Have you not been diagnosed with asthma, but have any signs and symptoms of asthma listed above? Yes. See Provider.


Do you use your bronchodilator more than 2 times a week? Yes. See Provider.



Do you have asthma and have any of these problems?

  • You cough at night or have a cough that does not respond to medication.
  • You are not sleeping well.
  • You are tired or are less able to perform daily activities.
Yes. See Provider.


Do you have asthma and need medicine refills? Yes. Call Provider.



Along with your prescribed medical treatment:

bullet Drink 2 to 3 quarts of fluids a day to keep secretions loose.
bullet Donít smoke. Avoid secondhand smoke and air pollution.
bullet Avoid your asthma triggers and try to keep your dorm room or bedroom allergen-free:
  • Vacuum and dust often. Wear a dust filter mask when you do.
  • Sleep with no pillow or the kind your doctor recommends. Wash pillows and sheets weekly. Replace pillows every 2 to 3 years.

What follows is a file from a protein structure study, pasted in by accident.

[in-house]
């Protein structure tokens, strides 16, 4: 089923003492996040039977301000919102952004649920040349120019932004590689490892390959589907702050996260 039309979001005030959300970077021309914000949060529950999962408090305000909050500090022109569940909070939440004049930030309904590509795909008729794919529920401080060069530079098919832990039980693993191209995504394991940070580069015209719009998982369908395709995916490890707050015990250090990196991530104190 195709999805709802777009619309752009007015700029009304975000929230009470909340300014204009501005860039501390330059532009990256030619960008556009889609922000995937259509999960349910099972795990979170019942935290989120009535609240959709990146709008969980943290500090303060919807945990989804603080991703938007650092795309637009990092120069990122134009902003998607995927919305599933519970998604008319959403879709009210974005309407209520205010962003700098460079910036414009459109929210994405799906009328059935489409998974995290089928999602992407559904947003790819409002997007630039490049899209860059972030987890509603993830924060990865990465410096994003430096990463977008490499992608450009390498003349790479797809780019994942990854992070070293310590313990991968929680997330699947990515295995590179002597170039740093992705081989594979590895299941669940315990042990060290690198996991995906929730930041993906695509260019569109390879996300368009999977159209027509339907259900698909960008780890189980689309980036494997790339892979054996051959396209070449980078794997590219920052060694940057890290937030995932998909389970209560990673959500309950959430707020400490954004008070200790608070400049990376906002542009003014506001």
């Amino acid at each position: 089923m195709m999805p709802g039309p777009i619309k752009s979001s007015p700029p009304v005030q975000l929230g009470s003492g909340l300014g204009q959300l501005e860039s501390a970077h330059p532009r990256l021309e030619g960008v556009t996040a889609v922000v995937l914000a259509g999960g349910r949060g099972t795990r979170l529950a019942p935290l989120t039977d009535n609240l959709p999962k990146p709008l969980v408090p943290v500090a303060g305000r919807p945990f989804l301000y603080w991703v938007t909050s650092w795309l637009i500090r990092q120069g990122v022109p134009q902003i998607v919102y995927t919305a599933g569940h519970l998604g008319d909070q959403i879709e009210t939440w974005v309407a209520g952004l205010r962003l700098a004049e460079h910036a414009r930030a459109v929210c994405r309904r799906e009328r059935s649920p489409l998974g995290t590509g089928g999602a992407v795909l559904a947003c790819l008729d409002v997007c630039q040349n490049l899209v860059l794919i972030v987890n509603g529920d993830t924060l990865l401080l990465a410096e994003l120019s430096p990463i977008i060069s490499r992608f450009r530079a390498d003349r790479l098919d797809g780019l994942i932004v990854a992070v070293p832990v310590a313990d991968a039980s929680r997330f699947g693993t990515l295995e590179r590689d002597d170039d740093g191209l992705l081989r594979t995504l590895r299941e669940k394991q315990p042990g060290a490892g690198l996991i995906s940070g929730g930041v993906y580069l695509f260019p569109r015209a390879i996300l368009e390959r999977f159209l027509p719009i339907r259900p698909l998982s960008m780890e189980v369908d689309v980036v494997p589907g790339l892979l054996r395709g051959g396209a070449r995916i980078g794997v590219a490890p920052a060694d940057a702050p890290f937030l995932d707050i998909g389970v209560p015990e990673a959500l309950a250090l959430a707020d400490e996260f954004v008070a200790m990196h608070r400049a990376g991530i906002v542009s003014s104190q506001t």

• Totally enclose your mattress, box springs, and pillows in allergen-proof covers. Wash mattress pads in hot water every week.
  • Use curtains and throw rugs that can be washed often. Donít use carpeting.
  • Reduce clutter in your room. Store items in plastic containers with lids.
  • Use a portable air purifier, such as one with a HEPA filter, if you can.
  • Use an air conditioner in the summer, if possible.
bullet Stay out of the cold weather as much as you can. When you are outside in cold weather, wear a scarf around your mouth and nose to warm the air as you breathe in.
bullet Stop exercising if you start wheezing.
bullet Use your peak flow meter as advised. Keep records of results.
bullet Donít take over-the-counter medicines unless cleared first with your health care provider. Take your medicines as prescribed.

Keep your medicine for asthma attacks handy. Take it at the start of an attack.

bullet During an asthma attack, sit up; donít lie down. Keep calm. Focus on breathing slow and easy. Remove yourself from any stressors.

For Information, Contact:

The Asthma and Allergy Foundation of America
800.7.ASTHMA (727.8462)

National Heart, Lung and Blood Institute (NHLBI)
800.575.WELL (575.9355)

February 19, 2004

©2003, 4th edition. American Institute for Preventive Medicine All rights reserved.